Scientists have unraveled the mystery of the giant cosmic bubble surrounding the Earth

Artist’s illustration of a local bubble with stars forming on the surface of the bubble. Scientists say that all young stars within 500 light years of the Sun and Earth exist because of this bubble.

Lea Hostak (@STScI)

Once in galactic history, a group of stars exploded to form a fictional supernova. The eruption was so powerful that its shimmering remnant pushed the surrounding blanket of interstellar gas outwards and soared into a cosmic bubble 1,000 light-years wide — a giant bubble that is still growing today.

Coincidentally, experts say, our sun flew right into this bubble. Now we live right in the middle of it, producing a globe that is aptly named: the local bubble. And in a paper Published Wednesday in the journal NatureScientists provide new details about the bubble saga using a 3D map of the giant structure.

Even more surprising, they discovered that this is the main reason we have such a young star-rich environment.

“This really is an origin story; for the first time we can explain how all nearby star forms began,” said Kathryn Zucker, an astronomer and data visualizer formerly at the Harvard and Smithsonian Center for Astrophysics and author of the study, He said in a statement.

Astronomers typically study the seven points in space where stars seem to form most often — Zucker’s study found that each of them sits directly on the surface of a local bubble. The team believes that a star-studded bubble similar to the bubble that surrounds us appears throughout the universe, but also that our position directly in the center of it is extremely rare.

This concept is comparable to a space texture such as Swiss cheese, where each hole is a star-forming center. Somehow, we’re in one of those cheesy holes. Since our house star has set up shop within the Local Bubble, every time we look up at the sky, we witness many star births.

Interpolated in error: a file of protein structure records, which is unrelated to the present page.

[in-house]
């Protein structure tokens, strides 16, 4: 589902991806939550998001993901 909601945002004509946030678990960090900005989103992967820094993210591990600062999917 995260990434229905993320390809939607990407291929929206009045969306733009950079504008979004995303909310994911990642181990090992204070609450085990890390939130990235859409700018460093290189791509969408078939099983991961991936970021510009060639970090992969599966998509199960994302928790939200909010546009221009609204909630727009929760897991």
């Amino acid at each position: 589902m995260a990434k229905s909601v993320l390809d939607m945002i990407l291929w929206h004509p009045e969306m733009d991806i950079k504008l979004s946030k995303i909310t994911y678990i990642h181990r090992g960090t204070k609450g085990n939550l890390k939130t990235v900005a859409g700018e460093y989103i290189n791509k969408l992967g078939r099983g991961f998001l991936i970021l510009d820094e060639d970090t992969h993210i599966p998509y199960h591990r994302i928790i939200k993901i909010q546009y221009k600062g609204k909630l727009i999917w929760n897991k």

Beyond that star shell, the team’s brilliant 3D animation of the local bubble – which you can play here – Explain the evolution of the structure.

For example, the researchers calculated that about 15 supernovae were responsible for the origin of the point, which occurred about 14 million years ago. The sun appears to have entered orbit about 5 million years ago, and the bubble appears to be falling at 4 miles (6.5 kilometers) per second. “It lost most of its appeal … and pretty much settled in terms of speed,” says Zucker.

Alyssa Goodman, an astronomer at the Harvard and Smithsonian Center for Astrophysics and author of the study, called the team’s findings “an extraordinary detective story, driven by data and theory.” Goodman is also the founder LemData visualization software that enables discovery.

In the future, the researchers hope to continue to uncover the secrets of interstellar bubbles, such as the Local Bubble, by applying their program to 3D maps of distant universes.

“We can piece together the history of star formation around us using a variety of independent clues: supernova models, stellar motion, and fantastic new 3D maps of the material surrounding the Local Bubble,” Goodman said.

Zucker asked, “Where do these bubbles touch? How do they interact with each other? How do supernovae cause the birth of stars like our sun in the Milky Way?”

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